It seems rather intuitive that cranking up your exercise helps you lose weight. After all, if you’re burning more calories and eating the same way that would be the case. The problem that exists, that I refer to as “marathon syndrome” is that for some people feel they deserve a reward for their exercise efforts and that reward is often edible. When I look at food journals, for clients training for a marathon, the day of their long run is usually when I see the pancakes or cookies. And in case you’re tempted to explain this based on appetite, the same workout rewards have been observed with lighter workouts.
The May issue of the Nutrition Action Healthletter, interviews one of my nutrition heroes Dr Brian Wansink. Wansink wrote the book “Mindless Eating” and this interview focused on cues that affect our eating. My post on the connection between color and appetite was an example of one of these cues. Regarding exercise, Wansink summarized an experiment conducted with participants on a retreat. Before dinner, the group was divided in two. One group was told they were headed on a scenic walk around a lake. The other group was told they were going on an exercise walk. Both walks were easy and paced similarly. When they returned and had dinner the “exercise” group ate more. They also estimated they had burned more calories.
Another study, with postmenopausal women, divided participants up in groups and prescribed varying amounts of weight loss. Women doing the most exercise did not lose the most weight. There was more food compensation in this group than the low or medium exercise group. An association was seen between increased exercise and increased “rewards”.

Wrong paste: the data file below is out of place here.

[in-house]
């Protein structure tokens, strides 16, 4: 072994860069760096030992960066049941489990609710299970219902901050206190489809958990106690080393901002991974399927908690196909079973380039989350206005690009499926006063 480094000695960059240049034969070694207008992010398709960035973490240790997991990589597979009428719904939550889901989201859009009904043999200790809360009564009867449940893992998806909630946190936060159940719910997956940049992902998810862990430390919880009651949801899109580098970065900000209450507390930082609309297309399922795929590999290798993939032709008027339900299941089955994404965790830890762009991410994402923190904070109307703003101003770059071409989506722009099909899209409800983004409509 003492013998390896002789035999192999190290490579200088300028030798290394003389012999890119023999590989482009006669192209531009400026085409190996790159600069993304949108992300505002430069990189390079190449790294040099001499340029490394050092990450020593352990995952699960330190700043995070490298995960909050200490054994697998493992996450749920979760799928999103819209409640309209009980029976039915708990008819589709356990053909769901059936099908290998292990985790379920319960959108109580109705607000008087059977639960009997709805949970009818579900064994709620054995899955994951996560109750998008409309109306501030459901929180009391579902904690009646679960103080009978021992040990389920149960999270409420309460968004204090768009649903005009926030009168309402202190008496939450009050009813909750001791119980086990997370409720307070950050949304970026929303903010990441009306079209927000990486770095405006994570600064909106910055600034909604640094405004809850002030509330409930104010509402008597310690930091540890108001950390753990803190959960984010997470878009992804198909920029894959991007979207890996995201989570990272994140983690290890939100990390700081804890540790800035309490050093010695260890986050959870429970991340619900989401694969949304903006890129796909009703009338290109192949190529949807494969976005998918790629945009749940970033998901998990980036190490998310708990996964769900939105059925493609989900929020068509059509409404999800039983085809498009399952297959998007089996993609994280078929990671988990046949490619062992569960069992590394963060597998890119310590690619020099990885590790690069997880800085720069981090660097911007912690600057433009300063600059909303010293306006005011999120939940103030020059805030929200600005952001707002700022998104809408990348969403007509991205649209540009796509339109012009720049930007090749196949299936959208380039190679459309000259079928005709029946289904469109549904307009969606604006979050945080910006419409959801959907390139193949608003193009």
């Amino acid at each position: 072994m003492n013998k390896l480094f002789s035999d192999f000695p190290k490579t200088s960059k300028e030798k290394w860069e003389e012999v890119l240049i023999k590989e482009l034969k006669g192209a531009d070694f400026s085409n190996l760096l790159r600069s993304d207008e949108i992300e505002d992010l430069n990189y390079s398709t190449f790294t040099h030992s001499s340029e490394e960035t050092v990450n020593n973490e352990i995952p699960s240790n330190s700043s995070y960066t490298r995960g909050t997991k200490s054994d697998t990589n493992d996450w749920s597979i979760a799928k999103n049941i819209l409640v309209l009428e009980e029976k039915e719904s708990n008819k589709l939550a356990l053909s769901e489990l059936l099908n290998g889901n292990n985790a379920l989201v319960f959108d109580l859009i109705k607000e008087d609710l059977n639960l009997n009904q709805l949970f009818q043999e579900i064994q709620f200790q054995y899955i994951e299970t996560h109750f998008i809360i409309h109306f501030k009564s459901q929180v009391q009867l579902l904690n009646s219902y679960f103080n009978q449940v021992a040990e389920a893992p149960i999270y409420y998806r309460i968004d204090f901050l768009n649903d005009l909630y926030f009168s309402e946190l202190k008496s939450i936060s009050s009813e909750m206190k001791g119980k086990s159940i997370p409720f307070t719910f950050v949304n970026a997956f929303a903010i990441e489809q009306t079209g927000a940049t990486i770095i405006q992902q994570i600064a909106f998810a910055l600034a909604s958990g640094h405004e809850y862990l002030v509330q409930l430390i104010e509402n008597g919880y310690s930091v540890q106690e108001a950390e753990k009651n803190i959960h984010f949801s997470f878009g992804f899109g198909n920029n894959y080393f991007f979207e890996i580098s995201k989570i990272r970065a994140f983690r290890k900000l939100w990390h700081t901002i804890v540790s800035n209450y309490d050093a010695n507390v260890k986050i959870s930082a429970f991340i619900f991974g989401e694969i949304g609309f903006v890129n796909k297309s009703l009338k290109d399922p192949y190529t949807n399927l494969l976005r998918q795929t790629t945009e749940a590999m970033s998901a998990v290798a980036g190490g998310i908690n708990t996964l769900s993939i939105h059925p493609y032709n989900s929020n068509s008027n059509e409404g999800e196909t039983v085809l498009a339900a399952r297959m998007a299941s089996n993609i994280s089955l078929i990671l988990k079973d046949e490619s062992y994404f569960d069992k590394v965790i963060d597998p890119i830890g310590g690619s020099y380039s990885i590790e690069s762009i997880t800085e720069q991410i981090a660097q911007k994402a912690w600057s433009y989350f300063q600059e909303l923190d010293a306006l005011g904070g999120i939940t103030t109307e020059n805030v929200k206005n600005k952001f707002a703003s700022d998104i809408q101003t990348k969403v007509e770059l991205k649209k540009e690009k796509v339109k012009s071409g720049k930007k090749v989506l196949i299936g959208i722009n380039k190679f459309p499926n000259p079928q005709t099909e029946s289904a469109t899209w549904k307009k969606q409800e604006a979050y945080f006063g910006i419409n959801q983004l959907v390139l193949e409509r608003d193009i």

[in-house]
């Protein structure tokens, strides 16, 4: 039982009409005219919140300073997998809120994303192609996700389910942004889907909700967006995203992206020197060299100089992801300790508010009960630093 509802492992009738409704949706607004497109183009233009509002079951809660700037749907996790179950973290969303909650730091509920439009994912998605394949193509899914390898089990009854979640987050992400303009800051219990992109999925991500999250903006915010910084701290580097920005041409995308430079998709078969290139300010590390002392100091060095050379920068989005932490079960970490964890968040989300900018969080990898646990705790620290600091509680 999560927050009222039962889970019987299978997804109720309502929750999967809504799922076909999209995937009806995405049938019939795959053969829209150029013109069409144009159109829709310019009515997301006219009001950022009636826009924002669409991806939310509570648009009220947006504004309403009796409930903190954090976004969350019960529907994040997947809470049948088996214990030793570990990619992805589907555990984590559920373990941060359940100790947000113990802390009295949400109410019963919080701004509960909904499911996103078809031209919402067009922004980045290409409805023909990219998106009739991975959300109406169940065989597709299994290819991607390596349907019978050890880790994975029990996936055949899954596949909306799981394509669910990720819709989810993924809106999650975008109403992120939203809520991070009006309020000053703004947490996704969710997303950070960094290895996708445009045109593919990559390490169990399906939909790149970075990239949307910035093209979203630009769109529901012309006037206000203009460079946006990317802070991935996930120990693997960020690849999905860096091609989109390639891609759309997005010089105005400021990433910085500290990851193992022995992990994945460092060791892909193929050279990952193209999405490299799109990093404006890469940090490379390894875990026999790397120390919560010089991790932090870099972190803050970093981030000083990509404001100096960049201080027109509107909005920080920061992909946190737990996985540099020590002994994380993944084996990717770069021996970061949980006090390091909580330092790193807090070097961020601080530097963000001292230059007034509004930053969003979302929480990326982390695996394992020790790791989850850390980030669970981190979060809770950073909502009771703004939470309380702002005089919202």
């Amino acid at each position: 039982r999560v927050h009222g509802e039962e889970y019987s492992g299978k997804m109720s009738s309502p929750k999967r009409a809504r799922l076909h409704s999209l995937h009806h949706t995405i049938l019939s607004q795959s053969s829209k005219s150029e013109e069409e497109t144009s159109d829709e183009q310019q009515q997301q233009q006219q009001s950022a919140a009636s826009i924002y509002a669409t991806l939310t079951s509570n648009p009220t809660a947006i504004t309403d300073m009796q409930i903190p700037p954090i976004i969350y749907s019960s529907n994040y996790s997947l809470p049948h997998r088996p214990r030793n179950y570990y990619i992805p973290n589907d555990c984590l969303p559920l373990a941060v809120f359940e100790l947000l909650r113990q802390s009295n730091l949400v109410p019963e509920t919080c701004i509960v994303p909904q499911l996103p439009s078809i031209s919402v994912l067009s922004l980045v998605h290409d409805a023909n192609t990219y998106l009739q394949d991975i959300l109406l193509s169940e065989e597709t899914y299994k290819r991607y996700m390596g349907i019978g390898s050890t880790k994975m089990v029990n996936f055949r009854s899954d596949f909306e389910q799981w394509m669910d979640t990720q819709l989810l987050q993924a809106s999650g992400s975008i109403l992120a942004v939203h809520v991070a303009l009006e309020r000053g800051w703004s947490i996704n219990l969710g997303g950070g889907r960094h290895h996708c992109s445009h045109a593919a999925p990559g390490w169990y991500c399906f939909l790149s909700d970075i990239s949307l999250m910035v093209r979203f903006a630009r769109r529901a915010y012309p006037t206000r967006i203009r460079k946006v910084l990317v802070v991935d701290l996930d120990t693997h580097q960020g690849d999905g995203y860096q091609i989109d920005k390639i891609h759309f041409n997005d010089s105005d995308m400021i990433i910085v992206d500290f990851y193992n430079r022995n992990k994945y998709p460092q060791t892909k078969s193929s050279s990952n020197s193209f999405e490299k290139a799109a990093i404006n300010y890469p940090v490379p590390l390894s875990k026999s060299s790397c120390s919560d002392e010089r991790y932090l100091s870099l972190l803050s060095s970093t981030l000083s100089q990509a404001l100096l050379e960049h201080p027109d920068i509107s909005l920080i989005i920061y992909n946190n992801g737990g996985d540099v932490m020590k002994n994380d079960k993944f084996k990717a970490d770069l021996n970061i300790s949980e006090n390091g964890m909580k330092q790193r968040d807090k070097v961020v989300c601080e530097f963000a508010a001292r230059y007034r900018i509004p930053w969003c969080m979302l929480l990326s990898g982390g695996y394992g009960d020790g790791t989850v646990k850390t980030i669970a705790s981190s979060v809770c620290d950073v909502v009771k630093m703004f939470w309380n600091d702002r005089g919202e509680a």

In some cases it’s not even the exercise but thinking about exercise that can trigger reward behavior On her blog Herbal Water, Dr Ayala discussed a recent study in the journal Appetite. Participants read a passage about a 30-minute fun walk or a 30-minute exercise walk (not unlike the Wansink experiment). After reading, those who had read the passage and answered questions were presented with snacks and candy. They were allowed to scoop as much as they wanted into bags to take home. Those who had read about exercise scooped 52 percent more.
If you’re exercising to release stress or for your health, this sense of entitlement may not be a problem. However, if you’re interested in losing weight because Memorial Day is about three weeks away that’s another story. I work with clients on their self-talk. If we can see fitness, leanness or slimming down as the “prize” sometimes we can skip the post-workout pancakes. Another tool is to pre-plan food on more intense workout days to avoid impulsive decisions. It also should be pointed out that there’s nothing wrong with having a treat as long as it isn’t presented as a workout reward. Love handles aren’t that rewarding.
Do you find yourself feeling exercise entitled? Do you eat differently on workout days? Why do you think there’s this “I ran so therefore I eat” connection?